But the fact remained that Sapphire Vine was dead. Someone had killed her. And though Candy found it not only absurd but also literally painful to think that Herr Georg could have plunged a hammer into the back of Sapphire's head (not to mention how painful it must have been for Sapphire herself) the fact remained that he had an excellent motive for doing just that.
Synopsis: Debut of yet another culinary mystery series, this time set on a blueberry farm in Maine, but with bonus "if it weren't for you meddling" middle-aged divorcees speech and deus ex homine handsome.
Does anyone here really investigate their friends and neighbors?
By now I think we are all familiar with the setup: girl with awesome big-city career and husband determines Something's Missing and chucks both items to move back to a smalltown with a family connection and open some type of foodery, where she finds her true calling and oh yeah, a bushel of dead bodies.
Now, if I was the police chief in a small town, I think I'd be watching very carefully to see if any women fitting that description moved in, because they're like the barometer for a murderstorm.
Candy Holliday (please note: everyone in this book has a fairly awesome name. Sapphire Vine, Herr Georg, Judicious F.P. Bosworth, Jock Larson. Work with me.) has moved to a blueberry farm in Cape Willington, Maine with her aging father (Doc...Holliday. See, I told you.) and that right there would be your cue for a homicidal maniac to take over the town. Aging playboy Jock Larson falls suspiciously over a cliff! Gossip columnist Sapphire Vine is blunt-trauma'd in the back of the head! And our girl Candy's immediately on the case.
Lo does she investigate. She investigates so much and so well, in fact, that the police chief of Cape Willington goes from being horrified by her actions (breaking into a crime scene and yoinking key evidence, for a start) to offering her a job at the end of the book. And frankly, I cannot tell you the number of times that has happened to me.
Now, despite all the piss-taking in this review, I do have to say: this is a pretty fun book. It's easy and sunny and likeable. Candy is not wholly terrible and not wholly likeable. Her motivations are sometimes murky, and she's kind of officious and awkward at times, making her both complicated and interesting.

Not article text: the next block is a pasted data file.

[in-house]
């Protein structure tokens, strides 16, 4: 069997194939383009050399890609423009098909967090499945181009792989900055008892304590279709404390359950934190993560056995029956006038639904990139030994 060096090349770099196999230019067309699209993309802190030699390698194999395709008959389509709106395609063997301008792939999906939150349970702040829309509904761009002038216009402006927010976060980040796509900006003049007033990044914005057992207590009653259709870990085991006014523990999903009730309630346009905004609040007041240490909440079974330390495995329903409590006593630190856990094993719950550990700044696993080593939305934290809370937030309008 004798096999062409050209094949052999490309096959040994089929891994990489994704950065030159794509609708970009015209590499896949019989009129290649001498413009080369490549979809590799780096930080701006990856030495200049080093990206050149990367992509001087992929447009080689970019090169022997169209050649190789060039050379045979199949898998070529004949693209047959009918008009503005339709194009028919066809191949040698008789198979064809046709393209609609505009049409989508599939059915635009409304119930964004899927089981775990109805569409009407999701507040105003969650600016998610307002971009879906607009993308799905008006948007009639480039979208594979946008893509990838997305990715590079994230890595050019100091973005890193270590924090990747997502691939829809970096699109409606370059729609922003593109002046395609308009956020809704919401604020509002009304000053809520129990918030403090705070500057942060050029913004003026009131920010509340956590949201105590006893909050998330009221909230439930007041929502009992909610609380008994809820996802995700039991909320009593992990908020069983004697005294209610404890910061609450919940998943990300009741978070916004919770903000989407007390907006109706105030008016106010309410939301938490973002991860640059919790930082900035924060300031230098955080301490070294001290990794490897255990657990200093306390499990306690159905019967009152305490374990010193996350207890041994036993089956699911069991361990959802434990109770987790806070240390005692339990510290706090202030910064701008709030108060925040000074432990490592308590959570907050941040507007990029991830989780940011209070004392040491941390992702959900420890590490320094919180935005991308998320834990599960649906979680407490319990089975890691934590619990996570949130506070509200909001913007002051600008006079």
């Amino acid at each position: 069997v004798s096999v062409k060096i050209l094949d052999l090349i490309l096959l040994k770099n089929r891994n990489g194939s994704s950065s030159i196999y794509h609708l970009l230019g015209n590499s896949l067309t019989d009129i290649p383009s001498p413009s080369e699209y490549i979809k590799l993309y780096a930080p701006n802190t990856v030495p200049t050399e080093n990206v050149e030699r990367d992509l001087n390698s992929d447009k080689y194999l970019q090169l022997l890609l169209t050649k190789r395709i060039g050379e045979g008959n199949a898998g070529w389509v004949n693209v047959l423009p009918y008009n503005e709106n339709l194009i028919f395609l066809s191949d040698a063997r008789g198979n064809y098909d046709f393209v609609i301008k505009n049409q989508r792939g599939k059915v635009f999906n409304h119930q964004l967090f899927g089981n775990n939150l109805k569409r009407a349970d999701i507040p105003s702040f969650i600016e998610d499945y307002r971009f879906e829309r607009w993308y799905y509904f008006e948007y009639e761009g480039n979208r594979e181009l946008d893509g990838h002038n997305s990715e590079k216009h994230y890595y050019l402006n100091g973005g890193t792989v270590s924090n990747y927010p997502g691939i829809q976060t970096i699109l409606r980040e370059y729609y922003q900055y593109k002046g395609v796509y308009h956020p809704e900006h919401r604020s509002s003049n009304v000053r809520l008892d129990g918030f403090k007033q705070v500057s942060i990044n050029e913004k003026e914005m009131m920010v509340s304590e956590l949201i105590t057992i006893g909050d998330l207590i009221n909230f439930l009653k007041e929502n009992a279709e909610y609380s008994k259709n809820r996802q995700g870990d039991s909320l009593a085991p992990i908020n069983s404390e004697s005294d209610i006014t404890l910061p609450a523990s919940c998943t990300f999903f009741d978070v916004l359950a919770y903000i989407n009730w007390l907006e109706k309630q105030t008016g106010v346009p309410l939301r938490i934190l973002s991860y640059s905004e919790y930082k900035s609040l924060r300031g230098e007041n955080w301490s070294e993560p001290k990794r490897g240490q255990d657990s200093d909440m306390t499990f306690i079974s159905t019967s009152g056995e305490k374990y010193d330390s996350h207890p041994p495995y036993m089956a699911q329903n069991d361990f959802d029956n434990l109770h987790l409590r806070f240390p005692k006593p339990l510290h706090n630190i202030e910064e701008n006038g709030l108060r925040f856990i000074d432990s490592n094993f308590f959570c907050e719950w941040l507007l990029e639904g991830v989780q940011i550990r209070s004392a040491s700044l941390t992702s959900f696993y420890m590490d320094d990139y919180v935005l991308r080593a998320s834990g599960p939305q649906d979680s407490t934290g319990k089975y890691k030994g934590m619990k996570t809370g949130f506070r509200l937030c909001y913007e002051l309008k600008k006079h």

She has a best friend/sidekick who basically steals the book with her one-liners and her sass and her random tearing-aboutness, and I kind of want the two of them to scandalize their town by getting together like the women in Jae's Second Nature but without the werewolf thing.
There were, however, two things that got up my nose.
(Only two, you ask? I know. I feel like I am growing as person.)
Thing the First: There seems to be a terrible trope in these books where the author takes a moment for the heroine to describe herself in detail. And the details are always glowing and the heroine always looks way better than any mortal has a right to look. To wit:
The sun had added some color to her high, full cheekbones this summer and a touch of rosemary honey to the tips of her hair. It contrasted nicely with her eyes, which were a light shade of blue but bright--"the color of forget-me-nots in spring" her mother used to say.
Okay, am I the only person who has never thought of their hair in terms of whether it looks like it's been dipped in honey or not?
Please stop doing that.
Thing the Second: During the book's thrilling conclusion (which I am not going to spoil for you because it was both thrilling and kind of kick-ass) there's a moment where you think that Candy and her sidekick are about to be saved by the town's Awesomely Handsome Man. They are not, in fact, which is fantastic, but then afterwards they both make a point of going up to said man and cooing at him repeatedly how wonderful it was that he saved them. Um, no. No. That is twaddle on a particularly poky stick. I do not want that.
Overall, though, the book's a darn good read, and I'll definitely be stalking the library for the second in the series, Town in a Lobster Stew.